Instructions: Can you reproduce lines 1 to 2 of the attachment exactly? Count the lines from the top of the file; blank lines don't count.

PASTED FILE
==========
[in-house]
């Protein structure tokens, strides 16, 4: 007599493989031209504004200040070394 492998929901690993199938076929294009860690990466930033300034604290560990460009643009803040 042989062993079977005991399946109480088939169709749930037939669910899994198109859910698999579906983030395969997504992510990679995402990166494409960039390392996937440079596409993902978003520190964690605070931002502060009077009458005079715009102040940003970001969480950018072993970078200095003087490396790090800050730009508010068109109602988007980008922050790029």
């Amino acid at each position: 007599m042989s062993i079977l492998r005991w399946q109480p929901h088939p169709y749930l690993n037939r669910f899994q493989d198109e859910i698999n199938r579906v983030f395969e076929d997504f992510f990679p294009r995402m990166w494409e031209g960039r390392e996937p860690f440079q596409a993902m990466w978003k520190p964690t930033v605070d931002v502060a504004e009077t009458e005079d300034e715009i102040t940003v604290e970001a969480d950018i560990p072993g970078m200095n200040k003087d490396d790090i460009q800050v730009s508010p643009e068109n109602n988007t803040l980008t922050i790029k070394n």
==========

[in-house]
């Protein structure tokens, strides 16, 4: 007599493989031209504004200040070394 492998929901690993199938076929294009860690990466930033300034604290560990460009643009803040 042989062993079977005991399946109480088939169709749930037939669910899994198109859910698999579906983030395969997504992510990679995402990166494409960039390392996937440079596409993902978003520190964690605070931002502060009077009458005079715009102040940003970001969480950018072993970078200095003087490396790090800050730009508010068109109602988007980008922050790029």